Bactericidal activity of neutral electrolyzed water (NEW) was investigated against endospore forming Bacillus cereus and Clostridium perfringens in cell suspensions and artificially inoculated onto the surface of selected fresh produce items (cherry tomato, miniature cucumber, carrot and parsley) and polypropylene cutting boards at ambient temperature (22 °C). Viable counts of survivors were determined within 0 (untreated control), 1, 3 and 5 min of treatment at ambient temperature using NEW solutions of 60 and 120 mg/L free available chlorine FAC. All treatments showed significant differences (P < 0.05) in bacterial reductions with regard to contact time and concentration used and which maximized after 5 min of treatment at 120 mg/L FAC. For cell suspensions, the extent of reduction (log10 CFU/mL) after 5 min of treatment ranged from 2.11 to 3.03 for B. cereus and 2.46–3.62 for C. perfringens at 60 and 120 mg/L FAC, respectively. However, when the bacteria inoculated onto the produce items and cutting boards showed greater resistance to NEW treatments compared to cell suspensions. Sterile deionized water did not contribute any significant reduction (P > 0.05) after 5 min of treatment, whereas bacterial viability of the inoculated produce was reduced by 2.11–2.30 and 2.41–3.16 log10 CFU/g when NEW used at 120 mg/L FAC for B. cereus and C. perfringens, respectively. When inoculated cutting boards were sprayed with NEW at 120 mg/L FAC and after 5 min of treatment, cell viability was reduced by 2.33 and 3.06 log10 per 100 cm2 for B. cereus and C. perfringens, respectively. This study showed that NEW could be used as an effective bactericidal treatment alternative to commonly used chemical sanitizers against endospore forming bacteria.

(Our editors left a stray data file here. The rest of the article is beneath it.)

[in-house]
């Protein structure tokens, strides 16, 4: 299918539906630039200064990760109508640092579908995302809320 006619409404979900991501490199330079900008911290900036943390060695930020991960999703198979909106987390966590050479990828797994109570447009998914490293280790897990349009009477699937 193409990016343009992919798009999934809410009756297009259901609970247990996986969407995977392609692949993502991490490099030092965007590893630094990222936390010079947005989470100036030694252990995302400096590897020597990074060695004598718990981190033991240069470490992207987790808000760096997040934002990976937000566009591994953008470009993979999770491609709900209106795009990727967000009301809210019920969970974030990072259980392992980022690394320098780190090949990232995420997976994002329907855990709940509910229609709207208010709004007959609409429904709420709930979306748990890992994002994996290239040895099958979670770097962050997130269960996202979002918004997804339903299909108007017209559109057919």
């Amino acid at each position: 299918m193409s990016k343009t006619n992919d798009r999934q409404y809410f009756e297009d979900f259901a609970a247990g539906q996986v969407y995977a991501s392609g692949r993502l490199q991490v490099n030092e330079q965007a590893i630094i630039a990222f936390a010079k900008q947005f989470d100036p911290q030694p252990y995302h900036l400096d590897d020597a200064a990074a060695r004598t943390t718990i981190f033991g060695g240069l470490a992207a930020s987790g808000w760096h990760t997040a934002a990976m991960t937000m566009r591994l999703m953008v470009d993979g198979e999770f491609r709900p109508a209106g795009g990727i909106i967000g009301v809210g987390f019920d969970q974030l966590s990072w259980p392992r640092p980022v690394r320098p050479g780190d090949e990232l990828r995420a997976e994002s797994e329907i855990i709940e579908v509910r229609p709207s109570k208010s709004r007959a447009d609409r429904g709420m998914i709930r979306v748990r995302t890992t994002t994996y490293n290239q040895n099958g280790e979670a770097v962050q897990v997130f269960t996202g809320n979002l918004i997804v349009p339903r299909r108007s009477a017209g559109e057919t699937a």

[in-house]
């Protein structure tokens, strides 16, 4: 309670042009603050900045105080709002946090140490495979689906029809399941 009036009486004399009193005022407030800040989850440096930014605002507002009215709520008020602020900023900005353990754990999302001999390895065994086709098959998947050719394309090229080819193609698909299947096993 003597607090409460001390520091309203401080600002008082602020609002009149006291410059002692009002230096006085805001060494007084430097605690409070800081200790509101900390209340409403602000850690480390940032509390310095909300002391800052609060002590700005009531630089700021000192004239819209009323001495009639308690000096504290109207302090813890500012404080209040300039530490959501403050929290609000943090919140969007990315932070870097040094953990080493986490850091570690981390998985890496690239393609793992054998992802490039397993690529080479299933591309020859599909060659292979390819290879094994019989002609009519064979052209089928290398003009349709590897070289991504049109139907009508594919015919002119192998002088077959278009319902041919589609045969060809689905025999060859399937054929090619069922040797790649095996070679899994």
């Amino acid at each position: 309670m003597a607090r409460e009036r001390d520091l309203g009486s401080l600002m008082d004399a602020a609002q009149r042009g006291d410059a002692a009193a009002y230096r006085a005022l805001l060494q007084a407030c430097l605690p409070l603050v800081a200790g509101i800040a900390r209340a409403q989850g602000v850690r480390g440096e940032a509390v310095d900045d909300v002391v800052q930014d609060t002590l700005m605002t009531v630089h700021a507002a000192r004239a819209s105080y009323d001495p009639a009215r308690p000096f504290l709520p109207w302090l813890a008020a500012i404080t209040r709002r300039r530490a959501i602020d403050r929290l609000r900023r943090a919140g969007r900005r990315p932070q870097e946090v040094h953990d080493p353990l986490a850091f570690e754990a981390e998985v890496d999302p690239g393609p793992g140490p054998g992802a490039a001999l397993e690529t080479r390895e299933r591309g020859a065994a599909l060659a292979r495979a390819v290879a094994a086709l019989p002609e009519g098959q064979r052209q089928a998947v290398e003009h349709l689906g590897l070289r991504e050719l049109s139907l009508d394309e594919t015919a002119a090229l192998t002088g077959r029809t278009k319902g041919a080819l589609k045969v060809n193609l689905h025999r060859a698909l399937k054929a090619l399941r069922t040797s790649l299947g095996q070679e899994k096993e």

Bibliographical noteFunding Information:
This research was supported by the School of Food Science at the University of Idaho and Washington State University ; The College of Agricultural and Life Science, University of Idaho ; The Agriculture Experiment Stations at the University of Idaho and Washington State University and the School of Agriculture at the University of Jordan .
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- Endospore forming bacteria
- Fresh produce
- Neutral electrolyzed water